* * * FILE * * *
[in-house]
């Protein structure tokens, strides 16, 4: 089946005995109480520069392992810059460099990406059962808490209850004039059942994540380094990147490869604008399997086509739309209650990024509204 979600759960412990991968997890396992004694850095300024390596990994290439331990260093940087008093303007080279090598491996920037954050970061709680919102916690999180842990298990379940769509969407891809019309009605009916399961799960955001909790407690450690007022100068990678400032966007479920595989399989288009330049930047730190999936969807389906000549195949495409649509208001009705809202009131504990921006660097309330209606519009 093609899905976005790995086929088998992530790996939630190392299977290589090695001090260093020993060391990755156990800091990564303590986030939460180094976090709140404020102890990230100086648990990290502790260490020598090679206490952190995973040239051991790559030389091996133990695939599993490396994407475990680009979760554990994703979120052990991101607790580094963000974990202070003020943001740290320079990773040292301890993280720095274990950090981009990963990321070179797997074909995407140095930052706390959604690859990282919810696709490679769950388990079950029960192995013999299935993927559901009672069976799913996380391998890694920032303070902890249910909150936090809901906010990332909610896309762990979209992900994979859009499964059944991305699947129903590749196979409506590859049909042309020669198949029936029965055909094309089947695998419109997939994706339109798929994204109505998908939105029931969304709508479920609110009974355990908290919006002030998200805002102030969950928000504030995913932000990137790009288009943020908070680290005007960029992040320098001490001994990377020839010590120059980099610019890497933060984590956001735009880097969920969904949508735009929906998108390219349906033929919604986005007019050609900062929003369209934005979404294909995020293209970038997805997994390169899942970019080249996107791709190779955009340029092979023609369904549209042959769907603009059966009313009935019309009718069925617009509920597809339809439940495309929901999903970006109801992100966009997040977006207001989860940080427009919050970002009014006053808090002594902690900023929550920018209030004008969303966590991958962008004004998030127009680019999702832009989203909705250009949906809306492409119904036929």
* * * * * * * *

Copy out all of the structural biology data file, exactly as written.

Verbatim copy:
[in-house]
């Protein structure tokens, strides 16, 4: 089946005995109480520069392992810059460099990406059962808490209850004039059942994540380094990147490869604008399997086509739309209650990024509204 979600759960412990991968997890396992004694850095300024390596990994290439331990260093940087008093303007080279090598491996920037954050970061709680919102916690999180842990298990379940769509969407891809019309009605009916399961799960955001909790407690450690007022100068990678400032966007479920595989399989288009330049930047730190999936969807389906000549195949495409649509208001009705809202009131504990921006660097309330209606519009 093609899905976005790995086929088998992530790996939630190392299977290589090695001090260093020993060391990755156990800091990564303590986030939460180094976090709140404020102890990230100086648990990290502790260490020598090679206490952190995973040239051991790559030389091996133990695939599993490396994407475990680009979760554990994703979120052990991101607790580094963000974990202070003020943001740290320079990773040292301890993280720095274990950090981009990963990321070179797997074909995407140095930052706390959604690859990282919810696709490679769950388990079950029960192995013999299935993927559901009672069976799913996380391998890694920032303070902890249910909150936090809901906010990332909610896309762990979209992900994979859009499964059944991305699947129903590749196979409506590859049909042309020669198949029936029965055909094309089947695998419109997939994706339109798929994204109505998908939105029931969304709508479920609110009974355990908290919006002030998200805002102030969950928000504030995913932000990137790009288009943020908070680290005007960029992040320098001490001994990377020839010590120059980099610019890497933060984590956001735009880097969920969904949508735009929906998108390219349906033929919604986005007019050609900062929003369209934005979404294909995020293209970038997805997994390169899942970019080249996107791709190779955009340029092979023609369904549209042959769907603009059966009313009935019309009718069925617009509920597809339809439940495309929901999903970006109801992100966009997040977006207001989860940080427009919050970002009014006053808090002594902690900023929550920018209030004008969303966590991958962008004004998030127009680019999702832009989203909705250009949906809306492409119904036929």